Ever since I discovered that Heinrich Schneider (aka Henry Snyder) of Upper Hanover Township, Montgomery County, Pennsylvania was the father of my 3x great grandfather Joseph Snyder, I’ve been on a mission to trace the family back further.
I discovered a couple who may be Henry’s parents—Jacob Schneider, who died in 1829, and his wife Catharina. Montgomery County Orphans Court records list Jacob’s children as:
Henry served as one of the administrator’s of Jacob’s estate.1 Sarah and Jonas were both underage as of 19 October 1829. Sarah, however, was over 14 years-old, so she was born between 19 October 1808 and 19 October 1815.2 Jonas was under 14 years-old; he was born after 19 October 1815 and before 19 October 1829.3
In September, I located a gravestone for a Catharine Snyder, born 24 January 1793 and died 24 August 1877, in the New Goshenhoppen Church cemetery in East Greenville. She was buried in the same plot as Henry’s daughters and son-in-law, indicating she was family. I believe her to be Henry’s sister and my 4x great aunt.
I traced one of my AncestryDNA matches’ family back to Samuel and Judith (Wolf) Snyder. I was able to determine that Judith was a daughter of Jacob and Magdalena (Brey) Wolf, and, therefore, sister to my 3x great grandfather Joel Wolf.4 But since Samuel had a brother named Jonas,5 he may have been a son of Jacob and Catharina, and thus my blood relative, too, making “E” doubly related to me.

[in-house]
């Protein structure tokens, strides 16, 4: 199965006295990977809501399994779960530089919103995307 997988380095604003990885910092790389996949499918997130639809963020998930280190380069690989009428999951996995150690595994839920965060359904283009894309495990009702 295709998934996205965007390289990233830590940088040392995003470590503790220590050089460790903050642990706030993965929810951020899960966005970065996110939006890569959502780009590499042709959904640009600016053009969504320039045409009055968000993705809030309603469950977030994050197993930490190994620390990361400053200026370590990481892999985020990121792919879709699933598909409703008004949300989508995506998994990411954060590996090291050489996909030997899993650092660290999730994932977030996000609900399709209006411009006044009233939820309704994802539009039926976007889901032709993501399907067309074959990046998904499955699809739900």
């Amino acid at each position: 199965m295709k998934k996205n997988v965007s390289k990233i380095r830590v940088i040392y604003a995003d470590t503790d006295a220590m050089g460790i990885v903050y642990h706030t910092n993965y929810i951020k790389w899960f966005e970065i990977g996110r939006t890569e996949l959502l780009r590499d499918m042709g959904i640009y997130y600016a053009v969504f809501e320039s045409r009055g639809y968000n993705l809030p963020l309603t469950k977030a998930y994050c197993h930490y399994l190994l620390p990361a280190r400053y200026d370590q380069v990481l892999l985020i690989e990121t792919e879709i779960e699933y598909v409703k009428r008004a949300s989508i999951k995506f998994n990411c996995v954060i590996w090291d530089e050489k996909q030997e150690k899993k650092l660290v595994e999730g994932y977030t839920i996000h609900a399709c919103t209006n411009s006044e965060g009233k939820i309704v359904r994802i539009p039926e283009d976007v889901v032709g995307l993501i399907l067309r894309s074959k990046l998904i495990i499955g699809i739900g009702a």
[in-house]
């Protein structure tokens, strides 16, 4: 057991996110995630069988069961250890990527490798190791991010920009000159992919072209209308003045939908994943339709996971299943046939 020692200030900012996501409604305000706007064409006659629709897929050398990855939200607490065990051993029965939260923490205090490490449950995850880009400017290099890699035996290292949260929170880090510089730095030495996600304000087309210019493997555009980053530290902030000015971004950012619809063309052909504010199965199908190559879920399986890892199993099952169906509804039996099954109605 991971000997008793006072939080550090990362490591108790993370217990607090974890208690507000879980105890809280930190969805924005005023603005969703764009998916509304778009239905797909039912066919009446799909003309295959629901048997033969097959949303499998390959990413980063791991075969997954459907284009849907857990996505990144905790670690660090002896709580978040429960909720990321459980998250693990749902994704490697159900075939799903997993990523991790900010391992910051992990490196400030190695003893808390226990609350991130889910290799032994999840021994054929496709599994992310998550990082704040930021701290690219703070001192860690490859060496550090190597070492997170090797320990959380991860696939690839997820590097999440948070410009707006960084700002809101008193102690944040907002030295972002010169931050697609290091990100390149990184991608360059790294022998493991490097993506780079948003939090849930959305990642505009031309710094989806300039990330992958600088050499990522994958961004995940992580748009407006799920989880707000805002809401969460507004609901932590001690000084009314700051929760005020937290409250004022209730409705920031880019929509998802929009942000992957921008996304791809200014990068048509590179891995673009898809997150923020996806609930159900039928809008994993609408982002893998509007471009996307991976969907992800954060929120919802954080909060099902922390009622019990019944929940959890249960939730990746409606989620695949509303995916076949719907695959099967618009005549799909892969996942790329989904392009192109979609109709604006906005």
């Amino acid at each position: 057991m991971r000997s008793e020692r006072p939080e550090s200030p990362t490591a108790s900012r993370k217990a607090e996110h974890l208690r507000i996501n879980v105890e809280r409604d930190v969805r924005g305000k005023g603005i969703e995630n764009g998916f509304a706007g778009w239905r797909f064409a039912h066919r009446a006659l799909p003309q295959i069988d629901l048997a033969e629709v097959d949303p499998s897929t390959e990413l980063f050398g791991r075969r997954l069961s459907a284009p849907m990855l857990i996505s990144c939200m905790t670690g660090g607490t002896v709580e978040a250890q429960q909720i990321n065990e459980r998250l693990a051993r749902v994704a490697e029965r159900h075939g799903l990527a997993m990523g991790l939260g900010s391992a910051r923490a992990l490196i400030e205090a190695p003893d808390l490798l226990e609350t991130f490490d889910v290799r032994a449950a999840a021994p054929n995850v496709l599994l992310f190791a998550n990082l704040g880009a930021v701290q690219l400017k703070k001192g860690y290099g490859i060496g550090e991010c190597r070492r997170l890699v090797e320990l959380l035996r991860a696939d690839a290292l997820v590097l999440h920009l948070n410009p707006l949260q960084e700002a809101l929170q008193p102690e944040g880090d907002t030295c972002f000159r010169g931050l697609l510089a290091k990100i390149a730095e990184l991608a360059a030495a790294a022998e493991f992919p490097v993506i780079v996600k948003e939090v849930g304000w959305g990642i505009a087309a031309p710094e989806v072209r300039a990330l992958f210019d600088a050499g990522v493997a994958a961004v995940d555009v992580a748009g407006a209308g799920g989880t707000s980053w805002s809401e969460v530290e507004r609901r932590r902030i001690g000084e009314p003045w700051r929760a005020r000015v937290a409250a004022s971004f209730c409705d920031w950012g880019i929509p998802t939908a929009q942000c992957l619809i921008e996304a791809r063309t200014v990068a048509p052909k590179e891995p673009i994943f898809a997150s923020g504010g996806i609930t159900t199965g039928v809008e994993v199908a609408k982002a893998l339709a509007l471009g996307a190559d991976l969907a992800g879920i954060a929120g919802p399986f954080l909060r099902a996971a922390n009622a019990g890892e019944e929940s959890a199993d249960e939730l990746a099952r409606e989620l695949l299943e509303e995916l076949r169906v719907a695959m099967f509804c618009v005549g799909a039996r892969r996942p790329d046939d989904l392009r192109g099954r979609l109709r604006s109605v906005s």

Recently, I found two matches who trace their ancestry back to Jacob Snyder (1796-1882) and Anna Maria Fluck (1800-1870). To the best of my determination, Snyder is our only common surname. Jacob and Maria resided in Springfield Township, Bucks County, not far from Upper Hanover Township where my presumed ancestor Jacob (Sr.) owned land.6 This Jacob was born 9 January 1796,7 making him only four years younger than Henry.
Jacob Sr.’s household had 3 males born after 1790 as enumerated in the 1800 census8 and one male aged 10-15 in 18109, making it possible that this Jacob was Henry’s younger brother. Jacob Schneider, presumably Henry’s brother, was confirmed at New Goshenhoppen Evangelical Lutheran Church on 1 April 1815, aged 17 years.10 It’s not an exact match, but I’m keeping it as a definite possibility given the DNA matches.
Both of these matches descend through Jacob and Maria’s son Joseph, through children of both of his wives. Both appear in my Shared Matches list for the other. One of them also matches “E,” the descendant of Samuel and Judith (Wolf) Snyder, but does not have the surname Wolf in her family tree.
Assuming that we all match through children of Jacob and Catharina (___) Schneider, this is what our tree would look like.
I match each of them a little over 20cMs on 2 segments, according to AncestryDNA. These numbers are consistent with the proposed relationships fifth cousin (TS), fourth cousin once removed (TW and E). Unfortunately, they’re also consistent with a range of other cousin relationships, too.